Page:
VIFF 2012 Review PEOPLE'S PARK Is A Single Take Marvel
As if making a contradictory study to the more politically motivated documentaries made in and about China, J.P. Sniadecki and Libbie Dina Cohn turn an observational eye on the more prosaic aspects of the country. The duo stakes out a spot in one of the many green spaces of China's paved dusty metropolises--in this case People's Park in Chengdu--and offers a distinctive slice of life in the land of 1.3 billion. In one long, floating 75-minute shot, People's Park captures all the vibrancy, cacophony, and tranquility that the park has to offer.
Despite the construction boom in China's cities, public parks--both large and small--dot the urban landscapes, offering a respite from the concrete jungles. This is the place where the common people escape to dance, sing, relax, eat, dink tea, play chess, or, like the viewers, just sit back and people watch. The parks become a menagerie of diverse activities and infectious energy, especially on the weekends. To my own foreign eyes, a stroll in a park in China was often no less than exploring a cabinet of curiosities.
People's Park, receiving its North American premiere at VIFF, taps into this unaffected vitality as the camera slowly weaves its way around the park and through the people. Using the DIY dolly of a wheelchair (briefly seen in a reflection with Cohn sitting and shooting and Sniadecki pushing,) the unblinking gaze of the camera engages people on many different levels, with an occasional wave or peace sign, but most startlingly when they just stare right back, recalling the poignant moments expounded upon in Chris Marker's San Soleil.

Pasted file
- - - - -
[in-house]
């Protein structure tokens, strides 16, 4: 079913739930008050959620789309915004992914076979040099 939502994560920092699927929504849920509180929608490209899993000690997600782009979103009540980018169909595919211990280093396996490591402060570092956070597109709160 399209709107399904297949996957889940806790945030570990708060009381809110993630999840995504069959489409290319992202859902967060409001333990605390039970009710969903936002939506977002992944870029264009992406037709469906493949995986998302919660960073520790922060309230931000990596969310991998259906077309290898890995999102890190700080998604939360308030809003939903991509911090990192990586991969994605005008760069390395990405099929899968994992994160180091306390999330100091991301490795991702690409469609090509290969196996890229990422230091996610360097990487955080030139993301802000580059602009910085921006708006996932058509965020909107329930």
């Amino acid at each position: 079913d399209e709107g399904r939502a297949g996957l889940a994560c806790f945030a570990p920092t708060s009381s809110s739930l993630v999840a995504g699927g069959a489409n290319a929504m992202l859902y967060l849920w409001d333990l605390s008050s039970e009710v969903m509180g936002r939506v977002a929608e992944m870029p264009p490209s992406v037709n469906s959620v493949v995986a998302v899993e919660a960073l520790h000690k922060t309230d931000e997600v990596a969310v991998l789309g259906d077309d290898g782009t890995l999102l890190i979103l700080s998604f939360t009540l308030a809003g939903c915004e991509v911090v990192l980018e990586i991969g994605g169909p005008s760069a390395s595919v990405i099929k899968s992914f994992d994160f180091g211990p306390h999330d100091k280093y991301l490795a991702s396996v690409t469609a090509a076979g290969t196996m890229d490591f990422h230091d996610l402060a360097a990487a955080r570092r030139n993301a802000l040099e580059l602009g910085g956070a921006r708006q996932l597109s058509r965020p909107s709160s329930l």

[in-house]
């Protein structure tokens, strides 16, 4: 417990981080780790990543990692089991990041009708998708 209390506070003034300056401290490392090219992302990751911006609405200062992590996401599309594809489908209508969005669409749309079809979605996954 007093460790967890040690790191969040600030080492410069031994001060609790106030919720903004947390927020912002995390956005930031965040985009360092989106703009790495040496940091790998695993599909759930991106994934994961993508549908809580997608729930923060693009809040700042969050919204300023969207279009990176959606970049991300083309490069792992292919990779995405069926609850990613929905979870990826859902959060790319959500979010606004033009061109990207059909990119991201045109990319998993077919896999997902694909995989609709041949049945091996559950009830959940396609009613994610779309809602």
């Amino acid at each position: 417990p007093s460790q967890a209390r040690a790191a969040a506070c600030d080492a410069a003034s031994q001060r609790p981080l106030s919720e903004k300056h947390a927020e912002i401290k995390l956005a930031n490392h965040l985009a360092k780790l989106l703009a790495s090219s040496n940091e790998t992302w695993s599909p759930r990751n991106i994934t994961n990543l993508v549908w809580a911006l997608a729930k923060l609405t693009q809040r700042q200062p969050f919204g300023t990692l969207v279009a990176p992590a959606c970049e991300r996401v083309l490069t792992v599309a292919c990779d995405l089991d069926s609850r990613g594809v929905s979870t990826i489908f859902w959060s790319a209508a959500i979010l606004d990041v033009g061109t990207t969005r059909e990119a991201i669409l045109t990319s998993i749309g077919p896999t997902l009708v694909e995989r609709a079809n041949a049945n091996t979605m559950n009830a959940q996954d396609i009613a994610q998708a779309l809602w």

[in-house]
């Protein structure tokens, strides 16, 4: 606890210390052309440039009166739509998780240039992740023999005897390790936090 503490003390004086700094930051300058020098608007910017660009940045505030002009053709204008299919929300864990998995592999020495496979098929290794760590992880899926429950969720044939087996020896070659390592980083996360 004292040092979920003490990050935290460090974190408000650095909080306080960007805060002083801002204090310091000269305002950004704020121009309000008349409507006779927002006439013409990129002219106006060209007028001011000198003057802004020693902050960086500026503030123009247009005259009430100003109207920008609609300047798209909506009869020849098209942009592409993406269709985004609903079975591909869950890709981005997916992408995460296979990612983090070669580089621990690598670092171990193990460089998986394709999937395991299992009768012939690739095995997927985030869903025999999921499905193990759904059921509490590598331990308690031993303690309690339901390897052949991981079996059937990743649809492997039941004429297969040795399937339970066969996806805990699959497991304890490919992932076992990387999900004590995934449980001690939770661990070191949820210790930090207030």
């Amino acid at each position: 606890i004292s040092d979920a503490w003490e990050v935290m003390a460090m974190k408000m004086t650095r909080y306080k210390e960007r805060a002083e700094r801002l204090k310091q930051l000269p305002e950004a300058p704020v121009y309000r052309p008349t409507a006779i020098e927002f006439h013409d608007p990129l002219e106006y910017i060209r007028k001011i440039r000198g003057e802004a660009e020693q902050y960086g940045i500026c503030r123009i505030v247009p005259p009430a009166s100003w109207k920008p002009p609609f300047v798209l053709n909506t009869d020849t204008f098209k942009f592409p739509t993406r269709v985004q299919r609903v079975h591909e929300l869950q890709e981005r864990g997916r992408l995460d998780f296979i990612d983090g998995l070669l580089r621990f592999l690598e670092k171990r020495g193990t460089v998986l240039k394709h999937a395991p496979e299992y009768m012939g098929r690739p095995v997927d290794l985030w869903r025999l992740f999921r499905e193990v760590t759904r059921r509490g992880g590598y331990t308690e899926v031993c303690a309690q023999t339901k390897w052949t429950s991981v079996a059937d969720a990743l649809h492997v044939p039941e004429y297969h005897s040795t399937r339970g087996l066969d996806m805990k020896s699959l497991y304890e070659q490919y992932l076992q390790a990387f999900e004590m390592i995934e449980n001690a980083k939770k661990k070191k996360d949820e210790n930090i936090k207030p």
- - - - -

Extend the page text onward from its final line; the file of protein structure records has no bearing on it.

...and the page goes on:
At the nucleus of the film, the camera traverses a large terrace with tables and tables of people eating and talking and sitting. The thematic fireworks of the film is the performing--the dancing, both classical and frenetic, that bookends the film, and the interminable singing everywhere. But it is the window on these quiet moments, as people casually chat with each other or nonchalantly while away the time, where this gentle, ground level surveillance is at its most absorbing.
The fact that no one gets angry or that kids don't break out into a chorus of "hello" toward Cohn and Sniadecki is merely evidence the amount of preparation that went into this seemingly effortless walk through the park. Great care has also gone into the careful ambient soundtrack that was necessitated by the various types of live music, most of it enhanced with the oh-so-familiar vocal reverb that accompanies karaoke. The lively musical milieu transitions seamlessly to the waxing and waning of conversations as the camera makes its way around the park. You needn't look further than the two person credits and its successful Kickstarter campaign to know that this is a small project of personal importance.
Sniadecki, co-director of Foreign Parts which played the NYFF two years ago, is a PhD candidate in the new media anthropology program at Harvard and this documentary is a project of the Harvard Sensory Ethnography Lab, an organization that "supports innovative combinations of aesthetics and ethnography." This makes the film sound far more academic on the page than it is on screen. That People's Park lacks a defined purpose or personality might be the earmark of an ethnographic film, but for the audience, it's a breath of fresh air from the typical documentary film, illustrated in the gleeful multi-generational dance finale. Although Cohn and Sniadecki's film may have a stunt element to it, one shouldn't underestimate the unique pleasure of simply sitting and watching the rhythms of life in this small corner of the world.